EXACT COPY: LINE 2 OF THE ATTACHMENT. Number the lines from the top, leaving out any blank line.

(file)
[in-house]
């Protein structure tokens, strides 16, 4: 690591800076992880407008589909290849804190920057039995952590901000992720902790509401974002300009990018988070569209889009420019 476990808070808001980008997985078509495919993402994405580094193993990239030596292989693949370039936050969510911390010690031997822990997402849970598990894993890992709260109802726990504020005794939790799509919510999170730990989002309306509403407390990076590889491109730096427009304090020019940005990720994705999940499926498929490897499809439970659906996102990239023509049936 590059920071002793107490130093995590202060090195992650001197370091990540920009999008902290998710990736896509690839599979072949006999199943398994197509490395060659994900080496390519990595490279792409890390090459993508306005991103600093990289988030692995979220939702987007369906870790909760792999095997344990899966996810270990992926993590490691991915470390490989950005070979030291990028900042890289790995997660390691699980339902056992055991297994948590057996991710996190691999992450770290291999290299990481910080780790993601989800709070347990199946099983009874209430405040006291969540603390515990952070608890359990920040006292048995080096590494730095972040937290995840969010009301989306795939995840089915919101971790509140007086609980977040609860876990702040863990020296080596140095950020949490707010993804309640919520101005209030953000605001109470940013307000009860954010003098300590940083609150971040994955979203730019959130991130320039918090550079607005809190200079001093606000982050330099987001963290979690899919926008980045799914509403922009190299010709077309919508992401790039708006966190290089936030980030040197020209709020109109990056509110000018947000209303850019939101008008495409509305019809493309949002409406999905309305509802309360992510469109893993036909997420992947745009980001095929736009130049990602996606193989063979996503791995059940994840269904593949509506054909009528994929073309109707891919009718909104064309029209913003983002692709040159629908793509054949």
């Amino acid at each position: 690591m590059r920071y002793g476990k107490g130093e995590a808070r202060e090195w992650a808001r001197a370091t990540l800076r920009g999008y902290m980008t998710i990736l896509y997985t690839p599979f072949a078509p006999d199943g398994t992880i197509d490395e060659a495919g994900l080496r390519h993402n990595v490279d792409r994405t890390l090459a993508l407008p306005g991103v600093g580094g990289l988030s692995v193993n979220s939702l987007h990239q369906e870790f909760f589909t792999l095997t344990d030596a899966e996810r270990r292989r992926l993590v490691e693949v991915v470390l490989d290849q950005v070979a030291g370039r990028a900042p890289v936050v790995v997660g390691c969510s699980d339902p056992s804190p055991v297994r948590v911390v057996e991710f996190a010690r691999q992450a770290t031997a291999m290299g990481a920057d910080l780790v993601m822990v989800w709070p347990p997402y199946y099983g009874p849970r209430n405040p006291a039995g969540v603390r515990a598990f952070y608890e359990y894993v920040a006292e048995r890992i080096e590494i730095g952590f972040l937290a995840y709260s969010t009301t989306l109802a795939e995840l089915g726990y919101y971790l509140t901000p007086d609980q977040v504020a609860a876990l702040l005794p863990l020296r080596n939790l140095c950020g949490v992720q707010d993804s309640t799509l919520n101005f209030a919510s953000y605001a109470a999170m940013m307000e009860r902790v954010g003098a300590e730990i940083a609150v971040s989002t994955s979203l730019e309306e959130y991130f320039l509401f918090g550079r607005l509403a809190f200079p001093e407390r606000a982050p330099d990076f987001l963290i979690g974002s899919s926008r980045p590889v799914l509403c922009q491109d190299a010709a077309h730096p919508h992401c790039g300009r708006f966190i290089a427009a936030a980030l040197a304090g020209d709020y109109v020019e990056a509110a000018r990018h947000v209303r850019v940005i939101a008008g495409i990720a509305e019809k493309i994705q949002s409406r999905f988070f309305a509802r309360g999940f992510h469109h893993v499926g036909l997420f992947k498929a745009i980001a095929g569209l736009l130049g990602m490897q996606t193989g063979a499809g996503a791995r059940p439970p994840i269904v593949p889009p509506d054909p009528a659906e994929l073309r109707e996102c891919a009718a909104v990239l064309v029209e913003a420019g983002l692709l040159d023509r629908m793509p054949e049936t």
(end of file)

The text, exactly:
């Protein structure tokens, strides 16, 4: 690591800076992880407008589909290849804190920057039995952590901000992720902790509401974002300009990018988070569209889009420019 476990808070808001980008997985078509495919993402994405580094193993990239030596292989693949370039936050969510911390010690031997822990997402849970598990894993890992709260109802726990504020005794939790799509919510999170730990989002309306509403407390990076590889491109730096427009304090020019940005990720994705999940499926498929490897499809439970659906996102990239023509049936 590059920071002793107490130093995590202060090195992650001197370091990540920009999008902290998710990736896509690839599979072949006999199943398994197509490395060659994900080496390519990595490279792409890390090459993508306005991103600093990289988030692995979220939702987007369906870790909760792999095997344990899966996810270990992926993590490691991915470390490989950005070979030291990028900042890289790995997660390691699980339902056992055991297994948590057996991710996190691999992450770290291999290299990481910080780790993601989800709070347990199946099983009874209430405040006291969540603390515990952070608890359990920040006292048995080096590494730095972040937290995840969010009301989306795939995840089915919101971790509140007086609980977040609860876990702040863990020296080596140095950020949490707010993804309640919520101005209030953000605001109470940013307000009860954010003098300590940083609150971040994955979203730019959130991130320039918090550079607005809190200079001093606000982050330099987001963290979690899919926008980045799914509403922009190299010709077309919508992401790039708006966190290089936030980030040197020209709020109109990056509110000018947000209303850019939101008008495409509305019809493309949002409406999905309305509802309360992510469109893993036909997420992947745009980001095929736009130049990602996606193989063979996503791995059940994840269904593949509506054909009528994929073309109707891919009718909104064309029209913003983002692709040159629908793509054949």